Climate change and an ever-increasing degree of influence on most ecosystems increases the need to understand not only the effects of these influences but also the functional links between organisms. The subject of the study of many ecological disciplines is no longer diversity, but "functional diversity" (Levine, 2015).
The features used to describe organisms from a functional point of view are called "traits" (Shipley, 2010). As a "trait" we refer to a "selective value of organisms" that allow us to understand interactions between organisms and their environment (Shipley, 2010). Lack of information about the features of organisms and also a limited analytical tools were the main reason why functional ecology did not apply much earlier (Levine, 2015). With the development of comprehensive trait databases in the last few decades, however the whole functional ecology begins to flourish (Violle et al., 2007) but see (Cadotte and Tucker, 2017).
The fact that different authors under the same term represent a different feature has led several authors to compile a clear manual for a uniform measurement of functional traits for different groups of organisms (Moretti et al., 2017).
Now, when there are definite rules, we have a basis for creating a database. Surprisingly, information on dragonflies and damselflies are very basic and/or are completely missing in hydrobiological databases e.g. (Schmidt-Kloiber and Hering, 2015). As far as we know, so far there is only one database of summarizing traits of European dragonflies and damselflies – Morphological and geographical traits of the British Odonata (Powney et al., 2014). Practical use of this database is however limited. This database is based on a few sources and it is focused only on species occurring in the UK and contains only traits for imagoes. That's why we decided to create a completely new database - dragons-database.eu.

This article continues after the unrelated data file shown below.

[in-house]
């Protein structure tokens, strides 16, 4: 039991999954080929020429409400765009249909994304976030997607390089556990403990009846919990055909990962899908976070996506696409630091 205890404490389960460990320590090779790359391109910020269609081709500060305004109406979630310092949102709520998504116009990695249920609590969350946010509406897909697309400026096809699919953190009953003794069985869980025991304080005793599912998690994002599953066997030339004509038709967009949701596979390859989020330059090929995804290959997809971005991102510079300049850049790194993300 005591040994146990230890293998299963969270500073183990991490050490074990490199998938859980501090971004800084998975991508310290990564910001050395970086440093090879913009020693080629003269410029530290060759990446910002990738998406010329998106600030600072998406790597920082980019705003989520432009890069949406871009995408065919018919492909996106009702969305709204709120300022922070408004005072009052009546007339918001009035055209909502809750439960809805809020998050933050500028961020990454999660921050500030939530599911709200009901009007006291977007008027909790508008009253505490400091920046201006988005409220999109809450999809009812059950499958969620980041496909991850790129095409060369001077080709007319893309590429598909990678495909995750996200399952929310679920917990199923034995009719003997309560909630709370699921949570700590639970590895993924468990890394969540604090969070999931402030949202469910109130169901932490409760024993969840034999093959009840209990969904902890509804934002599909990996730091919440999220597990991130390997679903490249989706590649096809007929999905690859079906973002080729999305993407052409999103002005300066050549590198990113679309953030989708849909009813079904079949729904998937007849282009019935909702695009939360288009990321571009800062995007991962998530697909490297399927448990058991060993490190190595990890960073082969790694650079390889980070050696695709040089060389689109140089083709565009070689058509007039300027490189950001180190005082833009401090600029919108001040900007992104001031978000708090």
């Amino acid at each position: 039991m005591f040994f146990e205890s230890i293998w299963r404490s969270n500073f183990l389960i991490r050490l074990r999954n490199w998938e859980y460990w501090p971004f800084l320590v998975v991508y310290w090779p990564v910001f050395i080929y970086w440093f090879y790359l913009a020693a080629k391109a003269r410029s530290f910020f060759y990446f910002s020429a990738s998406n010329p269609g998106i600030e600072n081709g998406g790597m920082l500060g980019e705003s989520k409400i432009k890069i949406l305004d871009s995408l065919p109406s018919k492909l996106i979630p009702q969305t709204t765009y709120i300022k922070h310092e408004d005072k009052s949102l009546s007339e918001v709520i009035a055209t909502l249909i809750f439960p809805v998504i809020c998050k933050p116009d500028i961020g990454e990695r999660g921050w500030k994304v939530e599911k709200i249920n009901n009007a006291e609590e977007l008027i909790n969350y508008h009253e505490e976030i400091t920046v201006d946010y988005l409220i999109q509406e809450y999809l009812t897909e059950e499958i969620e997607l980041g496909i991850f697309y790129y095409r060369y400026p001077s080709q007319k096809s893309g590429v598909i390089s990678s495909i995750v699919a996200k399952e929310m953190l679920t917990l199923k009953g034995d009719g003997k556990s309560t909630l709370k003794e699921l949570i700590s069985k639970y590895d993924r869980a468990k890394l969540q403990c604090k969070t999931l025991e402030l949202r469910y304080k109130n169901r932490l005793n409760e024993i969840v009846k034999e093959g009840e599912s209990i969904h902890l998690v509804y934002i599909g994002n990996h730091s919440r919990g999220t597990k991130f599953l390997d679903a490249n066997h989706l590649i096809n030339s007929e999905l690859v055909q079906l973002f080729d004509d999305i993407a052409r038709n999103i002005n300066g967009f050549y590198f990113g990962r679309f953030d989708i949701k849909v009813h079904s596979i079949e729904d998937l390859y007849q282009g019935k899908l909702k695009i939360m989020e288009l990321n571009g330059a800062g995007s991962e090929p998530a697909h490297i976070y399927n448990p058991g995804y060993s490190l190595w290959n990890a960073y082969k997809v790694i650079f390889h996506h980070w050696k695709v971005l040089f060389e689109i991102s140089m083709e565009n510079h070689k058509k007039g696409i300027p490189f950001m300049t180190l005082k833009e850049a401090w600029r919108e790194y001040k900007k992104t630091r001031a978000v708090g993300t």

Currently, we have compiled information about the traits of central European species and in the future we would like to include all species occurring in Europe. This database is based on the available published sources in books and scientific articles (WOS, Scopus). Our goal is to create an open database that will expand with newly published sources and data from unpublished studies.
We try to maintain an informative value of individual traits by providing basic information about the study (number of individuals, the temperature, ex situ / in situ) for all life stages. At the same time, we wanted to at least partially preserve the variability in data. Average values often do not clearly provide meaningful information about a specific trait. To our surprise, we were unable to find seemingly basic data on the numbers of individuals on which a given trait is measured. It seems that, especially in book sources, authors often take uncritically information from other sources or for some reason do not mention this information.
During the compilation of the database, we encountered a critical lack of information about traits of some species. That's why we would like to ask you for information about individual species. Even one piece of information can have a great value to us!
1. Brooks, S. J. & Lewington, R., 2007: Field Guide to the Dragonflies and Damselflies of Great Britain and Ireland. British Wildlife Publishing. Dorset, UK, 192 p.
6. Smallshire, D. & Swash, A., 2010: Britain's Dragonflies: A field guide to the damselflies and dragonflies of Britain and Ireland. Old Basing, Hampshire, UK, 224 p.
10. Cham, S., 2009: Field Guide to the larvae and exuviae of British Dragonflies Volume 2: Zygoptera. British Dragonfly Society, Peterborough, UK, 152 p.
30. Suhling, F. & Müller, O., 1996: Die Flußjungfern Europas : Gomphidae - Reihe: Die Libellen Europas, Teil 2 innerh. der Neuen Brehm-Bücherei, Magdeburg, Germany, 237 p.
31. Peters, G., 1987: Die Edellibellen Europas: Aeshnidae. Ziemsen Verlag, Wittenberg, Germany, 140 p.